In contrast, at the second day of the Democratic National Convention, Biden’s personal story of immense loss was used to anchor his commitment to making health care accessible. His wife, Neilia Hunter, and daughter, Naomi, were killed in a car crash in 1972. His son Beau Biden died from brain cancer in 2015. Biden described the presidency as “a duty to care.” In a recorded talk with families, he assured them, “We’re going to make sure we don’t lose the ACA [Affordable Care Act]; we’re going to provide a Medicare-like option as a public option.”
Yet, as reported in Jacobin, despite the talks between the Biden and Sanders teams on policy, and the public option being in the official Democratic platform, it’s most likely a ruse. Andrew Perez and David Sirota write that a Biden victory will be due to “red and purple” states with moderate representatives. Meanwhile, Democrats have been given $86 million from the health care industry, and that same industry is likely to spend tens of millions on ads to “demonize” the public option. For these reasons, despite Biden’s intimate knowledge of pain and loss, a Biden administration seems likely to only offer modest tweaks to the Affordable Care Act.
Another telling contrast between the People’s Convention and the DNC was the ratio of Republicans to progressives in the Democratic National Convention. In essence, the left was left behind. On the first day, Republicans from Gov. Christine Todd Whitman to former Congressman and Gov. John Kasich were joined by former Secretary of State Colin Powell on day two in lining up for Biden. Yet “The Squad” was not showcased.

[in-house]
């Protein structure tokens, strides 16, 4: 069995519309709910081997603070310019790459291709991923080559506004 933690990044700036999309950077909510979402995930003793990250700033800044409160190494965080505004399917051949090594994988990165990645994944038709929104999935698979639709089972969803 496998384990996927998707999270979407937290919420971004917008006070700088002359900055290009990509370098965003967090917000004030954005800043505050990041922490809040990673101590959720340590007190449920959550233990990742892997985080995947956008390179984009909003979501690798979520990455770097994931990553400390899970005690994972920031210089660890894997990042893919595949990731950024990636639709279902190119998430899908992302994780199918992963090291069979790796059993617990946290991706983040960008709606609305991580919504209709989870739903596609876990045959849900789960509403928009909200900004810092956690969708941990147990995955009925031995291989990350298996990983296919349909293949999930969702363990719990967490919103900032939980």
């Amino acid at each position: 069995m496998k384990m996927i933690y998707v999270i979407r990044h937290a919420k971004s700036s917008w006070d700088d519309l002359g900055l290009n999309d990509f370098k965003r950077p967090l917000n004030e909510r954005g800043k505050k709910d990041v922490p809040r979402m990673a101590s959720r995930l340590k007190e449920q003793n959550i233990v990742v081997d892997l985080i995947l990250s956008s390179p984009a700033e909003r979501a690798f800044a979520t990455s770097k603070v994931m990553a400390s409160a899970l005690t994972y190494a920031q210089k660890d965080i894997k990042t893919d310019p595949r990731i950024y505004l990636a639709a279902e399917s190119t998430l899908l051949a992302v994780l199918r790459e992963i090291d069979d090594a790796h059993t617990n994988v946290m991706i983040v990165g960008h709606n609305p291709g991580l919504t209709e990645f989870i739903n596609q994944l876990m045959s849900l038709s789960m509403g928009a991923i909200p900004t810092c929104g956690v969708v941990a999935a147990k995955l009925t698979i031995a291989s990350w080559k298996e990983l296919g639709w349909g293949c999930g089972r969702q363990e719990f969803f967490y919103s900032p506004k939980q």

Only two nationally known faces of the progressive movement, Sanders and Rep. Alexandria Ocasio-Cortez, were allotted time to speak. Sanders said, “Our campaign ended months ago, but our movement continues … many of the ideas that just a few years ago were considered radical are today mainstream.” But it was Ocasio-Cortez who had the most memorable moment.
A Long, Slow March
A famous saying in progressive circles is that the Democratic Party is the graveyard of social movements. It is a bitter, if humorous, semi-truth — one countered by the famous line by German 1960s student Communist Rudi Dutschke of progress being “a long march through the institutions.” Dutschke’s sentiment is akin to the Progressive Democrats of America’s strategy of working inside and outside a larger, more mainstream organization. The near-torturous work of going against the tide is not lost on its members.
“The Democratic Party is unwilling to break with the policy wishes of Wall Street, and the whole corporate logic. But since the 2008 crash, it is the logic that has been rejected,” Minsky told Truthout. “Now they have Biden. If he gets elected and the establishment pursues the Blackstone agenda of finance capital, the Republican Party will rise from the dead.”
When asked why the Democratic Party doubles down on centrist policies when progressive ones are gaining popularity, Minsky replied, “The party has two core constituencies that are at odds: You have finance capital and billionaires, [and] you have lower-middle- and working-class voters.”
Each night, that tension runs between the People’s Convention and the Democratic National Convention. Here are two competing — and in a few places, overlapping — visions. The only sign of hope in the hype and bombast of the DNC is that refusal to concede in Representative Ocasio-Cortez’s face as she stares into the camera and sees a future that we need right now.